Let’s face it, at first blush, the best motivating factor is intrinsic motivation. If you can be completely self-motivated, no one will be able to strip you of your desire to succeed in the arena of your choice. People who are self-motivated are typically happier with the achievement of their goals and desires than people who are strictly motivated by external factors. For example, if you get true enjoyment out of your current job, you might just be happier than the person striving to become CEO just because of the stock options that come along with it.
However, almost no one is solely motivated by either internal or external rewards. Rather, we have some combination of both currently motivating us, which isn’t only ok, but is actually the best strategy available. Finding the right balance between intrinsic and extrinsic motivation maximizes your overall motivational force. For example, if you actively want a promotion because the job will bring on new challenges and learning experiences, and you also want it because there’s a pay raise, then you’re maximizing your motivation.
In this way, it’s important to pursue things that are both internally and externally rewarding. However, you can also use extrinsic motivation to increase your intrinsic motivation. Using another example, perhaps you hate working out but you do it anyway because you want to look more attractive to the opposite sex. While this is an external motivator, throughout the course of working out, you just might find that it’s enjoyable and that you like the rush of endorphins, and become intrinsically motivated to exercise. Think of it as a carrot and stick, except the carrot makes you enjoy the process of chasing it.
Remember, however, that too much extrinsic motivation can actually squash your internal motivation. If you’ve been following, all else equal, internal motivation is better than external rewards. So, as you work on balancing your intrinsic and extrinsic motivation, and as you use extrinsic motivation as a way to increase your intrinsic motivation, don’t go overboard. A pay raise is nice, but truly enjoying your work is the ultimate.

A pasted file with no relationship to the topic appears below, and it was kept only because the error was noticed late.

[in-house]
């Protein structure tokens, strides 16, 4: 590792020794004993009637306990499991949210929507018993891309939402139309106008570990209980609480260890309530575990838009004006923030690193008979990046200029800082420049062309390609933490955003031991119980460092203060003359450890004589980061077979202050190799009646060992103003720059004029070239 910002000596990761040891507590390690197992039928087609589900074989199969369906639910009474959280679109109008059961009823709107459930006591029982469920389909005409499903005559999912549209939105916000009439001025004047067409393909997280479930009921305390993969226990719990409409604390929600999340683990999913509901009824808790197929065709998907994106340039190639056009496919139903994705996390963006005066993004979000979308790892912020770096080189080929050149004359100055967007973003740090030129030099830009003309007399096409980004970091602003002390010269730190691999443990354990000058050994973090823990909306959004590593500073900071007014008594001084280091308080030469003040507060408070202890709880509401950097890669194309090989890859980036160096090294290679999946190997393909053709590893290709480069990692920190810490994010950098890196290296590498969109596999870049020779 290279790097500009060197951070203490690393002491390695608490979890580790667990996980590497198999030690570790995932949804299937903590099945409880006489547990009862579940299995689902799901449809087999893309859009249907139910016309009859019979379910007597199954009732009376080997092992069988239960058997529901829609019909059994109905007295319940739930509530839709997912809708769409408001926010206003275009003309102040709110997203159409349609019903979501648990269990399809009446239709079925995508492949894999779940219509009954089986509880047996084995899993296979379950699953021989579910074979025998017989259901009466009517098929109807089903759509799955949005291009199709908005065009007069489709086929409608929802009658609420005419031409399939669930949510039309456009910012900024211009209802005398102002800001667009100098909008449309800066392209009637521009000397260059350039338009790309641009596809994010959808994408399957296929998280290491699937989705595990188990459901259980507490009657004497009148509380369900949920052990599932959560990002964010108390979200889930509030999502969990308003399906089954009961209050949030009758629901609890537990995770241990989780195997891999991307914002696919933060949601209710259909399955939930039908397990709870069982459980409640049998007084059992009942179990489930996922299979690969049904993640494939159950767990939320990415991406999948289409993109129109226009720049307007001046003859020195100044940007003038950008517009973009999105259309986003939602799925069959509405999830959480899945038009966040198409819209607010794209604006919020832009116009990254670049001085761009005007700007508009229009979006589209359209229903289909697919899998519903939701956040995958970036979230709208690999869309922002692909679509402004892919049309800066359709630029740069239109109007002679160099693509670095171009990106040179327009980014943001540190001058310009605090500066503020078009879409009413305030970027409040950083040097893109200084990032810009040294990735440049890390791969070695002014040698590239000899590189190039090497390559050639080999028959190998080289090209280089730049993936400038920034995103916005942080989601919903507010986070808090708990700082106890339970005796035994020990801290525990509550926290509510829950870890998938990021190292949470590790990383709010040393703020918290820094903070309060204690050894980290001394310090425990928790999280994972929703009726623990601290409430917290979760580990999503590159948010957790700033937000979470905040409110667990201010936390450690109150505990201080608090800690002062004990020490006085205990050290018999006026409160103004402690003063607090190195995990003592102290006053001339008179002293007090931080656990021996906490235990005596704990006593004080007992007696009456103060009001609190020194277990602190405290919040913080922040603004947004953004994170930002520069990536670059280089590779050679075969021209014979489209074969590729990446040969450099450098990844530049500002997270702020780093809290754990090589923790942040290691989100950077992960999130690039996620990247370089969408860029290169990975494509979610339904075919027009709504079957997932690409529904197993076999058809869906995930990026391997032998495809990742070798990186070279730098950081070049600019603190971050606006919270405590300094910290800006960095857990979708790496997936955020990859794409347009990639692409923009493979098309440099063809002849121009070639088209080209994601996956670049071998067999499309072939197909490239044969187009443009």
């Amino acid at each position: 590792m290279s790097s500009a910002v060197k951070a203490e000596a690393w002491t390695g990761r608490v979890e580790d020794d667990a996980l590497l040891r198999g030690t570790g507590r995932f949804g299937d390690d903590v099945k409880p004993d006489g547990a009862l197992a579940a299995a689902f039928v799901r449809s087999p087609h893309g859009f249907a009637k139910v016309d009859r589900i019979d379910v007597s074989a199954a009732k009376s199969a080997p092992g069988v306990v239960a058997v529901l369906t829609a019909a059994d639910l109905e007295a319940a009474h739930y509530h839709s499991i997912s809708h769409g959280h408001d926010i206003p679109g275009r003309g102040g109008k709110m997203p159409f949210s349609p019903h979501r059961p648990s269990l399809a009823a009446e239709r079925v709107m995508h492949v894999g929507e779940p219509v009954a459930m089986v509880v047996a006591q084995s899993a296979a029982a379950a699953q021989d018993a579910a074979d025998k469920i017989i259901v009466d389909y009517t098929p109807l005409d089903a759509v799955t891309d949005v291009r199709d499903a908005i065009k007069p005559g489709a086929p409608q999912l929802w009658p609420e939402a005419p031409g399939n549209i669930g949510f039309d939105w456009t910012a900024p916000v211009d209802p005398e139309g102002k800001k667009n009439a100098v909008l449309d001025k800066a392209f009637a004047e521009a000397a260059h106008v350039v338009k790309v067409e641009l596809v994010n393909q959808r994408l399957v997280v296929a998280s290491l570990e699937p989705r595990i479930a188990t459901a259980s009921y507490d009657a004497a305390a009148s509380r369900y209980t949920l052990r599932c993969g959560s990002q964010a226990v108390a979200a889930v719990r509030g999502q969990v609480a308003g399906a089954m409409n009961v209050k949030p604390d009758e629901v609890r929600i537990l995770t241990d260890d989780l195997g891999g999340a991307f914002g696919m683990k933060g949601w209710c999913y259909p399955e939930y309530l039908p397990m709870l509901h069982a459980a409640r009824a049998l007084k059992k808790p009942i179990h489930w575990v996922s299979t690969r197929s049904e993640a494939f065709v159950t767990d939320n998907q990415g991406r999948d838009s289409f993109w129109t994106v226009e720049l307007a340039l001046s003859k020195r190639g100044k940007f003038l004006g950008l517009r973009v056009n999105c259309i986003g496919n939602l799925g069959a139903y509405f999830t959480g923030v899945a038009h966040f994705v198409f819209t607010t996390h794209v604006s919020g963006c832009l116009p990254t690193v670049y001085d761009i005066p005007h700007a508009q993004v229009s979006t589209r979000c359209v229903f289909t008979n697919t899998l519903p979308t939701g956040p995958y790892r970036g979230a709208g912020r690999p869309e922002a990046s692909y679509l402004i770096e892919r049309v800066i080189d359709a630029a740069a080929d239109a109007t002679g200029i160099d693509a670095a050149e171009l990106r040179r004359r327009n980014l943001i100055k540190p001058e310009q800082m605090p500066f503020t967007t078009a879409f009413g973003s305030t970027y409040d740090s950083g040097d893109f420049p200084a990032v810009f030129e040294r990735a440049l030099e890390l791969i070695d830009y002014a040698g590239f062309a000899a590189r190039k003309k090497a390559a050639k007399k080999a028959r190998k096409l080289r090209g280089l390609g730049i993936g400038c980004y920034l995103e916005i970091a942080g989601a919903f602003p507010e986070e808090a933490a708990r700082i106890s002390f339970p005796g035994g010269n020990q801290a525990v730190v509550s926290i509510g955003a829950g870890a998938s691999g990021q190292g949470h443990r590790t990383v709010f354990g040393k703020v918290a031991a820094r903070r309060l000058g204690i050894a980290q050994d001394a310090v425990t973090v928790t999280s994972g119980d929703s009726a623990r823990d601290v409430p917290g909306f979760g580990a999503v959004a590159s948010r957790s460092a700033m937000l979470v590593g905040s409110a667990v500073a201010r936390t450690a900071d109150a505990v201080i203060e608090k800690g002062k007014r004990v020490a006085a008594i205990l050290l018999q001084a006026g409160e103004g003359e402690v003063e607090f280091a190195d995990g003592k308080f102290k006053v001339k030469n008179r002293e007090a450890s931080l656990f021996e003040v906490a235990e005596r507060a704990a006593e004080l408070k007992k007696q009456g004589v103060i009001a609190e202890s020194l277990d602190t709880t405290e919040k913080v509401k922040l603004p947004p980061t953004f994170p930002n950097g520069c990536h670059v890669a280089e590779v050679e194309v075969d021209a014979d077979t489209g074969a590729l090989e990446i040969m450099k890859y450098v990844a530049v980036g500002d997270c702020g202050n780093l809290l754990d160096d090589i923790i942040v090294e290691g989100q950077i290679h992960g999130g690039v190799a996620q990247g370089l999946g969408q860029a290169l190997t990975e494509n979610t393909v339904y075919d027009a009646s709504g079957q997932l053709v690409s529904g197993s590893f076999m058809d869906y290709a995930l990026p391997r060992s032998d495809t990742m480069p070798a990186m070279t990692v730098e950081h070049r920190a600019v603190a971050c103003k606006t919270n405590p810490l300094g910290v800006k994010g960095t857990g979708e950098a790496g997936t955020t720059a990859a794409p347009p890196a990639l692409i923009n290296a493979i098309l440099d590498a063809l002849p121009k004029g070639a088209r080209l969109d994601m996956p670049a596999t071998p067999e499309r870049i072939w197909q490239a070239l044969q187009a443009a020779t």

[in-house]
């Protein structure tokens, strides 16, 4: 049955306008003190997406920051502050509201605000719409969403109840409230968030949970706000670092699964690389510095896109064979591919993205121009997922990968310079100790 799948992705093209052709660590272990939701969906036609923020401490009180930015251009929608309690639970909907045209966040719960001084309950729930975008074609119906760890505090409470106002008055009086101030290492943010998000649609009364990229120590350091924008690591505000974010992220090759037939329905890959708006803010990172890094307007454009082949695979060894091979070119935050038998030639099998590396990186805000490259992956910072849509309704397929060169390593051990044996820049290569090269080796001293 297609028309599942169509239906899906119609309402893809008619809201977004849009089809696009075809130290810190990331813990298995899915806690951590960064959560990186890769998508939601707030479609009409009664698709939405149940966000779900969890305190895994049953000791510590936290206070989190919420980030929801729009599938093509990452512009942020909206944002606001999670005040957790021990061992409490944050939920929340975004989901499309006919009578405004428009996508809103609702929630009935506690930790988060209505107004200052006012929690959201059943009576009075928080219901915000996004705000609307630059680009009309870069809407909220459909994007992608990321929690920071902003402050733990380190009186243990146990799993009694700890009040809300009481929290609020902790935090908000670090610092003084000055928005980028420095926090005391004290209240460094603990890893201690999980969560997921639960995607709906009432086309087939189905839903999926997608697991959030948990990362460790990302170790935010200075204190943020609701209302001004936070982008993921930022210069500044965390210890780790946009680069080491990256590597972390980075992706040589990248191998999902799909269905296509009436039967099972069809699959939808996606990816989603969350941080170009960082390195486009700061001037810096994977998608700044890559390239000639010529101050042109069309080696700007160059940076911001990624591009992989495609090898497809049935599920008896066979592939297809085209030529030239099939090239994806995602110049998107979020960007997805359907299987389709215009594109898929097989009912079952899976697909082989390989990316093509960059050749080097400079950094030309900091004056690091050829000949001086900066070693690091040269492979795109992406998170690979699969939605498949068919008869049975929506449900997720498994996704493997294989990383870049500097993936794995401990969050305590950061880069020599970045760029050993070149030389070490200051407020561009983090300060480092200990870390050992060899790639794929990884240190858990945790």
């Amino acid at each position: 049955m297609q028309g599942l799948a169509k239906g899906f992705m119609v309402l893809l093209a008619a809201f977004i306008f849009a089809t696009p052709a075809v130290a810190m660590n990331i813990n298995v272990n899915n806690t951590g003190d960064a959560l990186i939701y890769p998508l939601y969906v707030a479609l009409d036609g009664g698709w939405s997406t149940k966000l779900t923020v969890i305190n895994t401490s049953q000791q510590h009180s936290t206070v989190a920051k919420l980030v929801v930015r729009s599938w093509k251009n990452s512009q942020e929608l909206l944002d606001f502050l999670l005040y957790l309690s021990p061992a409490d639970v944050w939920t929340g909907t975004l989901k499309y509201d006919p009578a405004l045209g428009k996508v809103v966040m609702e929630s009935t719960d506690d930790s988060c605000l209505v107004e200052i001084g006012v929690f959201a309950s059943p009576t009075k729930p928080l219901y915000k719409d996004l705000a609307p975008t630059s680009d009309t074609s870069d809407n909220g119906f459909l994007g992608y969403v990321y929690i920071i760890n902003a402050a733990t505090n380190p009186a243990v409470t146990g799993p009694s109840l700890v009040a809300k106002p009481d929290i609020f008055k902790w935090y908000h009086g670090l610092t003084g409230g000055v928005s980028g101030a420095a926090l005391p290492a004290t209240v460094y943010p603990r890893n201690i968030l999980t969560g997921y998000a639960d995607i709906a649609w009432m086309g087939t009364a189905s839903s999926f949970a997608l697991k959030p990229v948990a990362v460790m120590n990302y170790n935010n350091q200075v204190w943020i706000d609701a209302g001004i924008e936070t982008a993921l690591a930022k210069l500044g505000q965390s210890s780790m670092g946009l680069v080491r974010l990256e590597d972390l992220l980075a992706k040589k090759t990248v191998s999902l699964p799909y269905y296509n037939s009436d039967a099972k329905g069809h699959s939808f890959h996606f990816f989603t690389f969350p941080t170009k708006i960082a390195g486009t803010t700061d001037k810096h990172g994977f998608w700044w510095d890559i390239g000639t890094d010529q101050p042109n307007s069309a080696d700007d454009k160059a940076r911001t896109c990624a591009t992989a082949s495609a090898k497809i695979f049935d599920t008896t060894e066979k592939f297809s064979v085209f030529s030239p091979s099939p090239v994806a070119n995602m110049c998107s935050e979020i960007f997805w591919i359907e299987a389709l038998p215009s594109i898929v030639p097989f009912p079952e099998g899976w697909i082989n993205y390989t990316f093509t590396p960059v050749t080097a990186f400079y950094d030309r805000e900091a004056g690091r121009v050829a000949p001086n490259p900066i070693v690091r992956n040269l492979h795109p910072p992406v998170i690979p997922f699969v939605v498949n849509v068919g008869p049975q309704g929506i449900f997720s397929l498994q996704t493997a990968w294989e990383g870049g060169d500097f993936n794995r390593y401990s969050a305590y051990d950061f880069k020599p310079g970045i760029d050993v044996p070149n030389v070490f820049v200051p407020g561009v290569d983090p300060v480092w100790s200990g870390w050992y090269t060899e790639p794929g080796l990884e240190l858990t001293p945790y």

Other Types of Motivation
While both intrinsic and extrinsic motivation are considered two of the main types of motivation, there are many others that motivate people. In fact, you might be motivated by one or more of the types of motivation, which include:
Frequently Asked Questions (FAQ)
What is the Definition of Intrinsic Motivation?
Intrinsic motivation refers to the types of behavior cultivated through internal rewards. People who are motivated intrinsically, for example, engage in an action or set out to achieve a goal because it is internally satisfying. Typically, the action or achievement of the goal itself is motivating, rather than the reward at the end.
What Are Some Types of Intrinsic Motivation?
The main “type” of intrinsic motivation is a feeling of accomplishment for having completed a task or achieved a goal. All the other types of intrinsic motivators are somewhat linked to this feeling of self-satisfaction. Other types include a desire to leave a positive legacy, the pursuit of knowledge and self-growth, and more.
What is the Definition of Extrinsic Motivation?
Extrinsic motivation refers to the type of motivation experienced through external rewards, such as a pay raise or job promotion. While intrinsic motivation is all about self-motivation, extrinsic motivation relies on other people to incentivize you to in order to achieve a goal or engage in a task or habit.
What Are Some Types of Extrinisic Motivation?
The two broad types of extrinsic motivation are the external rewards given to you by others, as well as the external rewards that you give yourself. For example, getting a pay raise would be an external reward given by a third-party, while allowing yourself a “cheat day” after six days of healthy eating would be an example of an external reward you give yourself.
Overall, a combination of both internal and external motivation is the best way to motivate yourself and also be motivated by factors outside of yourself. In fact, you can become internally motivated by first rewarding yourself externally, and vice versa. The end result is that you’ll achieve both happiness as well as the goals you desire, increasing your overall probability of success.
Evan Tarver is an author, nonfiction writer and editor, screenwriter, and small business owner with a background in finance and technology. Overall, the content he creates is meant to shift the way people think and encourage them to act. Some ideas explore the social environment on the macro level, some ideas explore the transformative power of personal growth on the micro-level, while most fall somewhere in between.